I just love the Diana F+ camera. As I continue my series of tribute articles, let me introduce you to Part 3: The Wide Angle Lenses.
The 75mm plastic lens of the *Diana F+* allows you to take very nice pictures. But in the possible scenario that the shooting angle of the 75mm standard lens is too narrow for you, you have a choice between two wide-angle lenses that fit the Diana F+:
The 55mm Wide-Angle :ens has a shooting angle of 60° (if pictures are taken in 46.5 × 46.5) or 54° (if pictures are taken in 42 × 42). The 38mm Super Wide-Angle Lens goes even wider with shooting angles of 86° or 78°.
Both lenses are included in the Deluxe Kit or Accessory Kit; but you can also purchase them separately. I can tell you right now, the investment is worth it!
A large number of interchangeable lenses and accessories (sold separately or as a set) can increase the potential of the Diana F+ immeasurably. I have tested those possibilities for you! Keep your eyes open for my following articles in the series and make sure to read Part 1 and Part 2.
What’s not to love about the Lomo LC-Wide? If you are a fan of wide angle lenses or Lomography, you probably have one in your collection. The LC-Wide is a powerful camera with many fun features to get creative when shooting. Best of all, all these are already built into the camera.
As you may have read in my previous article, I truly fell in love with Lomography when I combined my Fisheye camera with an old Canon AE-1 for magical photographic results. Last summer, I took so many pictures of flowers that it started to become almost boring for me. My waning interest and the coming winter meant that I had to figure out something else to do with my 35mm film.
This is tribute to the Farm Security Administration photographer, Jack Delano, and his photographic series dedicated to barkers. For this article, I chose a series of photos I took this year at the traditional Easter Fair in my city, Como, using a classic rangefinder camera loaded with a roll of black and white film.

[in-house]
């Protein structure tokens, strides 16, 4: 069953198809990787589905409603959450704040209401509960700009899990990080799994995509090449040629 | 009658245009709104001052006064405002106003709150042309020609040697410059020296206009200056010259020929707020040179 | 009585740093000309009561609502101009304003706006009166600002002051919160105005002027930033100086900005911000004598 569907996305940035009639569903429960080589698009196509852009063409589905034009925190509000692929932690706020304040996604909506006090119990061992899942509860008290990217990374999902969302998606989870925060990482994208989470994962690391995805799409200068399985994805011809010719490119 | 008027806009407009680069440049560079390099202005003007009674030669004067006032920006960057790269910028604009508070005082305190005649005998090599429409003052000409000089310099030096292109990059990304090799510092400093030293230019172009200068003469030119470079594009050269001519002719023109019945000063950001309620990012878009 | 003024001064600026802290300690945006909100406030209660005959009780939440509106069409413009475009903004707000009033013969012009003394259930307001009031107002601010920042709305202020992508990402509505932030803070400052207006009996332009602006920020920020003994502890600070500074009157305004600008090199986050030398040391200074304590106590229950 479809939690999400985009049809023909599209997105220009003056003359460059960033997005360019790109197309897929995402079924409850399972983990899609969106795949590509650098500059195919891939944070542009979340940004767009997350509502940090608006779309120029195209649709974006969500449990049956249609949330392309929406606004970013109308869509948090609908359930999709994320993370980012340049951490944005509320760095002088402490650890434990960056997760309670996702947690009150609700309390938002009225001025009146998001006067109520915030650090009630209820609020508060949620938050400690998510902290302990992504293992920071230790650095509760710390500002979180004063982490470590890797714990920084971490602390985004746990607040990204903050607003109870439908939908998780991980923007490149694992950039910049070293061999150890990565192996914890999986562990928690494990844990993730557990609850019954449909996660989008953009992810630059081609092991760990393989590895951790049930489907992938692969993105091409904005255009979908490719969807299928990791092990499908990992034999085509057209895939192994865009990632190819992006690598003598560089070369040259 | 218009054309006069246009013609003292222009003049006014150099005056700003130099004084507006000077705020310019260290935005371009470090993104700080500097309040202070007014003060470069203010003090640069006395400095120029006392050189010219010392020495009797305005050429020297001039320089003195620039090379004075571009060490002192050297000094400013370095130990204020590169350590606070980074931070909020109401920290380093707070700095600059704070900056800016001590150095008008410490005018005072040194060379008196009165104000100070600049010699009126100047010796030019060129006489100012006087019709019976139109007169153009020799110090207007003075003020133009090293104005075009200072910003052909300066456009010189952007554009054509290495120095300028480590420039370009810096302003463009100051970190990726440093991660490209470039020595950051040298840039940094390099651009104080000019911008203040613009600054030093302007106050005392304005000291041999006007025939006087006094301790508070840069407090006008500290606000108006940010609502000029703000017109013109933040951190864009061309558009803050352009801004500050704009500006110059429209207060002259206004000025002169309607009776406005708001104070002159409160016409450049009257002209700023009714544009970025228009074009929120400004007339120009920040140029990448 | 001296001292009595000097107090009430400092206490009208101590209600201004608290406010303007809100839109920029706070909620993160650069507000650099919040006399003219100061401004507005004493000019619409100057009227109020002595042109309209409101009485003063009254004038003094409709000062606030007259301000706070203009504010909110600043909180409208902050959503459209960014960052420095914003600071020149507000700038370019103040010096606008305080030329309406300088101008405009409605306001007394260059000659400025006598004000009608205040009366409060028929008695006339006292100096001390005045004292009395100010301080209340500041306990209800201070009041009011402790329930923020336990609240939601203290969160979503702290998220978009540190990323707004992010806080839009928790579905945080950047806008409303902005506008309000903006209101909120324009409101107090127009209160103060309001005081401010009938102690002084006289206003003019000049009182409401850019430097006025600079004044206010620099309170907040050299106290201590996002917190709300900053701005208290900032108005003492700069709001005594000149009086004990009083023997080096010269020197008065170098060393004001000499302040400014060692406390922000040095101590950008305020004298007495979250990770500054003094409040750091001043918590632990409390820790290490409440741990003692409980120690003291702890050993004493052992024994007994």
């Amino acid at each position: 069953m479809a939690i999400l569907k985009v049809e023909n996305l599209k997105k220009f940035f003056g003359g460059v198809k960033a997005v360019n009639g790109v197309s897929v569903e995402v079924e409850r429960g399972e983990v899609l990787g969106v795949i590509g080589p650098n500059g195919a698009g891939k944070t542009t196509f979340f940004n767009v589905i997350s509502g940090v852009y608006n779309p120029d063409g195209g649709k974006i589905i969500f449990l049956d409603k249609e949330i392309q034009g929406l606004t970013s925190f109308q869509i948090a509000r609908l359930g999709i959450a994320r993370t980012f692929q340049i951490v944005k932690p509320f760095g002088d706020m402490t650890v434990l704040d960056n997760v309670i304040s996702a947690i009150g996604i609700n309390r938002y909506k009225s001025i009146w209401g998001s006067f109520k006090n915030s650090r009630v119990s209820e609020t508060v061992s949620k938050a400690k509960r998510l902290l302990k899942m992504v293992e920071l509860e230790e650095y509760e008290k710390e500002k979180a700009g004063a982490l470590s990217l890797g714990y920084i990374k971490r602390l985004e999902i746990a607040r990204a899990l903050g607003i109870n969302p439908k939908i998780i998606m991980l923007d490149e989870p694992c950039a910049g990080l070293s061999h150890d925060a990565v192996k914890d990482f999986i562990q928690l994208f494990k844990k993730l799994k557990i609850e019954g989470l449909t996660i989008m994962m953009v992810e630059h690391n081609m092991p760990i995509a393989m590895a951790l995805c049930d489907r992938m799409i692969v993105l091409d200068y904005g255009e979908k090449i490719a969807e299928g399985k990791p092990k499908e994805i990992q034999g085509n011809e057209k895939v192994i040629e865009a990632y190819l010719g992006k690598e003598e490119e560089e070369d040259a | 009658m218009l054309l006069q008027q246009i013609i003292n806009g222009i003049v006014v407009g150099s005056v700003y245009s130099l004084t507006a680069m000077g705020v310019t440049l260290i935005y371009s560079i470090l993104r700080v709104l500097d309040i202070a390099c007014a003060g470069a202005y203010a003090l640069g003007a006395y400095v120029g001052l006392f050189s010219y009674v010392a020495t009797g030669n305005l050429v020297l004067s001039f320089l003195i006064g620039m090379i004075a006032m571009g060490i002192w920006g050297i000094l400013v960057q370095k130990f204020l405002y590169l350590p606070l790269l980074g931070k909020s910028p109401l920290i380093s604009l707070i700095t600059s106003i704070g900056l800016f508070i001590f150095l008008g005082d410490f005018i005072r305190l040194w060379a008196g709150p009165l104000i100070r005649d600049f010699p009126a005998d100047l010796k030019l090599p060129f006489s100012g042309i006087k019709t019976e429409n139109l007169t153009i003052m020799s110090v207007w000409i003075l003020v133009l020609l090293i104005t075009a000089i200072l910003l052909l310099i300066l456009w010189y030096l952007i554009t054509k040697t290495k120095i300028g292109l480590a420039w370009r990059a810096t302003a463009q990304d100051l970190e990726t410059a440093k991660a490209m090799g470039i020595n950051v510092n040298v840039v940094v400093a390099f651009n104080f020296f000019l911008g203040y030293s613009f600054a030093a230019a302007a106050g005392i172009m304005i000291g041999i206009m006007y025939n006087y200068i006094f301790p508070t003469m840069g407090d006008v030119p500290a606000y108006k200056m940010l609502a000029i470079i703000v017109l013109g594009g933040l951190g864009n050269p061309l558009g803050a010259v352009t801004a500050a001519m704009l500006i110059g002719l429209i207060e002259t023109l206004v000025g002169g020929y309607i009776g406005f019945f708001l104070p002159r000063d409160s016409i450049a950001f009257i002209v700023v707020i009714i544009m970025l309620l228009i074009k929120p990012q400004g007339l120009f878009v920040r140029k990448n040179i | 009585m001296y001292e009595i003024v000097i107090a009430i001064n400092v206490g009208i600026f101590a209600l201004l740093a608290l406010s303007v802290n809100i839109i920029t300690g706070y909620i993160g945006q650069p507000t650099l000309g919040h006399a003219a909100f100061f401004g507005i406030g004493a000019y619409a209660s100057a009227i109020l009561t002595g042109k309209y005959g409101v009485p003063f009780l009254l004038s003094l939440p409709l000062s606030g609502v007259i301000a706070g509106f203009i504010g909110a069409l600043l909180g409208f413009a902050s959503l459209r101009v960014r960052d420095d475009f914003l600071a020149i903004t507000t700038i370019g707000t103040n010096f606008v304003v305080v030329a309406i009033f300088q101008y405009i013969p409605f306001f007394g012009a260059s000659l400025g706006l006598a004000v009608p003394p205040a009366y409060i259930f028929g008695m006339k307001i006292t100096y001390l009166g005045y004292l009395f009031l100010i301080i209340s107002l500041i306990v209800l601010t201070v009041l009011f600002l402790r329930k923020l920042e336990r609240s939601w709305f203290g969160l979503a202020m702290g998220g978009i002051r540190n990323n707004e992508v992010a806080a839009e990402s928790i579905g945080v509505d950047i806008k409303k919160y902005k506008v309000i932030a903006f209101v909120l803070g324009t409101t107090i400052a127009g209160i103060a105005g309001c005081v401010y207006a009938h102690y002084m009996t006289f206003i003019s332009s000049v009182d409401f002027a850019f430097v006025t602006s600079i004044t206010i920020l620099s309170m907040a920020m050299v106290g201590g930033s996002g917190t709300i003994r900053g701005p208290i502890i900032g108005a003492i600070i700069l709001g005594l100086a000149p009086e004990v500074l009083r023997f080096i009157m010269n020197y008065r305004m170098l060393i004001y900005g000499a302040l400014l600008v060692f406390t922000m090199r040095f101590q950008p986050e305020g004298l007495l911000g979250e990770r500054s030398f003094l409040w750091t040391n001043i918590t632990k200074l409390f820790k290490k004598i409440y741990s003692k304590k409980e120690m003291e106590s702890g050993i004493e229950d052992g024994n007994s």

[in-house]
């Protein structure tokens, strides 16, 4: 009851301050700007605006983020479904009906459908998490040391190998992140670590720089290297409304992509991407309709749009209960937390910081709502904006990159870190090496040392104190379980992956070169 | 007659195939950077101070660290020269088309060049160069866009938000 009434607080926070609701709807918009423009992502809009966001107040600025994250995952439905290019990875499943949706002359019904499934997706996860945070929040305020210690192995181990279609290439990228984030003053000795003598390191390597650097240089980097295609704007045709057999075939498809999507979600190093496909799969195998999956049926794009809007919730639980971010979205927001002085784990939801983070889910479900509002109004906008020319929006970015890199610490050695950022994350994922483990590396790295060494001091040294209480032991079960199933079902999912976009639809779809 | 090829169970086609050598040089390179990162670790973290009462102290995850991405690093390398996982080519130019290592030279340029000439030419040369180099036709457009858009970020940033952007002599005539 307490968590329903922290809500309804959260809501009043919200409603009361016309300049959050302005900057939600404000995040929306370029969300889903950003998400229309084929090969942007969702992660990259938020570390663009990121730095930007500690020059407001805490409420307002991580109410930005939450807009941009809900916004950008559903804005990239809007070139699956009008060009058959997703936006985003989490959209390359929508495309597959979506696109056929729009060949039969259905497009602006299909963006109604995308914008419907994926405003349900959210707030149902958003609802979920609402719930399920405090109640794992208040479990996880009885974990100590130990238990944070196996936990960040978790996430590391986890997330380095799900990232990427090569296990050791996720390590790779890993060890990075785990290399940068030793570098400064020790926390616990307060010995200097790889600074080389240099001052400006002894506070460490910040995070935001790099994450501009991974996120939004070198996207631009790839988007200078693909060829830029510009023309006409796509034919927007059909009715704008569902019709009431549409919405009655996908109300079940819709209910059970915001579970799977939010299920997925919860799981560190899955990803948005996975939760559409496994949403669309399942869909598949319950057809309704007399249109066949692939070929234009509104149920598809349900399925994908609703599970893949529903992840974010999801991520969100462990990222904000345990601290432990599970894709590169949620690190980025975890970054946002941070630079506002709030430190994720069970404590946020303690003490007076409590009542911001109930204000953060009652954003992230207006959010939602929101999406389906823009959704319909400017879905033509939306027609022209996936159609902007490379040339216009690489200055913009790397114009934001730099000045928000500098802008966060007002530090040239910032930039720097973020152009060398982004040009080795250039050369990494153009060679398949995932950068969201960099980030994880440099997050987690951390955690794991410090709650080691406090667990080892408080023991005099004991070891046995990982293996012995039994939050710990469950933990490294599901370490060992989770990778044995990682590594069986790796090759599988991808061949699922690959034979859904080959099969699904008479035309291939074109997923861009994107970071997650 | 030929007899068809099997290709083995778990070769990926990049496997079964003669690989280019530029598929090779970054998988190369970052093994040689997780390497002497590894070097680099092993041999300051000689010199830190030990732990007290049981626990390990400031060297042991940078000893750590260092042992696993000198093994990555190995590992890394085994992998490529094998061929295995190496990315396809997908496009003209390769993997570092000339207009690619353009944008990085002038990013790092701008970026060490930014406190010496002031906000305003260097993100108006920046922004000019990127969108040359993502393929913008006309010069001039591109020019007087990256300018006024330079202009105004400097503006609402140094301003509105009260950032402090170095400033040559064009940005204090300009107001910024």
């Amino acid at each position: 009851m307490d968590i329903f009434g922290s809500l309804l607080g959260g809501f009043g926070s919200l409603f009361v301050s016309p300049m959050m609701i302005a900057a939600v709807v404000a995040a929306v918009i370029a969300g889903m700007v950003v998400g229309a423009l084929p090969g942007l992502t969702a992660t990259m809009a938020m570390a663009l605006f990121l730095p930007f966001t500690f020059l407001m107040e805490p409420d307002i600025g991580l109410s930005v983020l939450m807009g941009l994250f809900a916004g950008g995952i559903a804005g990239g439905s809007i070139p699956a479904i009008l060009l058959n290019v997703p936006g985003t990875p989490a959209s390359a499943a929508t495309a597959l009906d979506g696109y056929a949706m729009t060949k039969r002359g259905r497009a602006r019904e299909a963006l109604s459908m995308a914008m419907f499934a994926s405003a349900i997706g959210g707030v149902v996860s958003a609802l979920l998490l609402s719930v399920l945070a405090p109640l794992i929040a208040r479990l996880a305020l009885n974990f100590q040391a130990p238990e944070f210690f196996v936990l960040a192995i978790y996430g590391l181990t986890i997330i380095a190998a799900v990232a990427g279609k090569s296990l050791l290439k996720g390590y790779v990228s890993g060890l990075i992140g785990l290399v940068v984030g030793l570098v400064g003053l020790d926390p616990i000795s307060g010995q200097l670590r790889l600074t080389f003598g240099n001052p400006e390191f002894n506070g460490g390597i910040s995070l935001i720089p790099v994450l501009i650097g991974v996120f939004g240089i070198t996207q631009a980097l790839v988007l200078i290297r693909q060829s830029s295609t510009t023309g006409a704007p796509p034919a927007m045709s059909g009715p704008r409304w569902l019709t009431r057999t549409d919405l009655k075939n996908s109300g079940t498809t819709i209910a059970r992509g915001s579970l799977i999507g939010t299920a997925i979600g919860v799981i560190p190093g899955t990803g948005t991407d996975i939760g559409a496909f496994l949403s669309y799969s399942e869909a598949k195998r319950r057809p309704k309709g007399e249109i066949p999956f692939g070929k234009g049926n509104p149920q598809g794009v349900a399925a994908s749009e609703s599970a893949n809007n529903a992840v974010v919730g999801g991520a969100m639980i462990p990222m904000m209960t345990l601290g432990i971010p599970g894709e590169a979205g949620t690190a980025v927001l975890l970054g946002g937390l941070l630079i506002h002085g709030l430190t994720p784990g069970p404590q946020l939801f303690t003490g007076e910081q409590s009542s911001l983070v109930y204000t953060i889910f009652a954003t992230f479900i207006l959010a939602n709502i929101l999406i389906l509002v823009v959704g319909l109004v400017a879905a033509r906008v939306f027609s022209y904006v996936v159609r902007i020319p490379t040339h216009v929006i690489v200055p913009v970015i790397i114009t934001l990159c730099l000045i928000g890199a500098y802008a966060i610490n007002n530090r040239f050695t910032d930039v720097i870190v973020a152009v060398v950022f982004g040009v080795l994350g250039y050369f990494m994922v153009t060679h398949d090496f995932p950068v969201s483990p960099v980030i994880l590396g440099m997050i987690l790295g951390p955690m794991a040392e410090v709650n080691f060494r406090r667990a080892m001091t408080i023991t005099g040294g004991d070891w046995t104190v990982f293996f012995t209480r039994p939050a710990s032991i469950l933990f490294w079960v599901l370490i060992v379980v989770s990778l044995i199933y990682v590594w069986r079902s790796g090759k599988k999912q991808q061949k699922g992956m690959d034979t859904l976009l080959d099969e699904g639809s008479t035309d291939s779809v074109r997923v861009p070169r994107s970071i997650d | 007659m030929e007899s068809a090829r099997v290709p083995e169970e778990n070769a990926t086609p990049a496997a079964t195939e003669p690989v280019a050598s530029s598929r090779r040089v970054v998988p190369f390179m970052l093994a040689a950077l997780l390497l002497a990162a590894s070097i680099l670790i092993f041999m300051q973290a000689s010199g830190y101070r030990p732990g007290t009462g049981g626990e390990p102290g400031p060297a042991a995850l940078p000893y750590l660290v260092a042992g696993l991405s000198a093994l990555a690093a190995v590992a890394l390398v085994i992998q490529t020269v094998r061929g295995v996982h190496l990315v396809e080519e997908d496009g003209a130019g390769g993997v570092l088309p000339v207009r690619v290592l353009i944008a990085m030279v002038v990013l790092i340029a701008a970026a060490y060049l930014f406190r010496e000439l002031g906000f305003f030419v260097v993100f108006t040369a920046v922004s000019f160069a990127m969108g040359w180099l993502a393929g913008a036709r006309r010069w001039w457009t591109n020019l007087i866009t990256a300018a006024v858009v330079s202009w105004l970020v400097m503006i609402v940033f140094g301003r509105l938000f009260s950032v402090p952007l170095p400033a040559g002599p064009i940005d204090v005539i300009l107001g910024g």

This article is dedicated to the multifaceted American photographer George Krause and to his series depicting funeral monuments realized between 1962 and 1963. I was able to know about this series thanks to an important essay on photography written by former Museum of Modern Art (MoMA) Director of Photography, John Szarkowski. For this tribute, I loaded my trusty Praktica camera with a roll of Ilford film and took a series of photos in the Monumental Cemetery in my city, Como. Take a look!
Lomographers know that once you start collecting cameras, it's difficult to stop yourself. It has a very logical explanation: every camera produces unique images that are impossible to get using another camera. In this article, I decided to compare three cameras with wide-angle lenses.
This article is dedicated to the French street photographer Raymond Depardon and his wonderful series depicting people communicating with mobile phones from all over the world. For this tribute, I compiled my own series of photos of people using their mobile phones or tablets in the city of Como. Take a look!
This article is dedicated to arguably one of the most famous street photographers in the world, Henri Cartier-Bresson (1908-2004). On this occasion, I felt obliged to write a tribute to this great artist whom I consider the "Mozart of Photography." His photos are inimitable, and to try to reproduce his innate sense of composition, harmony, and choice of the right moment is but an illusion. So I chose an unusual way to pay tribute, the only way possible for me. Take a look!
South African photographer David Goldblatt is famous for his reportage during the apartheid. In 1975 he started an original series depicting detailed photographs of body parts which were published in the book, "Particulars." As a tribute to this great artist, I'll show you a series of close-up photographs of hands. Stay tuned!
I enjoy architecture and the large public sculptures we often find in cities. The following tells of my adventures with the Diana F+ from November 2013 onwards. Serendipity plays a part but some planning helps me create unusual images of oft-photographed places.
Really want to bring your film photos to life? We’re now offering totally analogue fine art prints in a host of large sizes and formats! Carefully enlarged from your negatives onto premium photographic paper by lab professionals, each picture is a unique piece of craftsmanship.
After writing a series of articles dedicated to arguably some of the greatest street photographers, this time I wrote one dedicated to the American abstract expressionist artist Aaron Siskind - a master of immortalizing details of nature, body parts and architecture, as well as walls and objects found in the streets - and his series of photographs of unstuck posters.
Before the end of 2014, my girlfriend took the plunge of purchasing a rangefinder camera from eBay as a late Christmas gift for me. Let me present to you: the Fed 5. The Fed 5 has been known as a copy of the Leica M3 rangefinder camera. It is inexpensive compared to Leica models. So what are my experiences of using the Fed 5? Read on to find out more.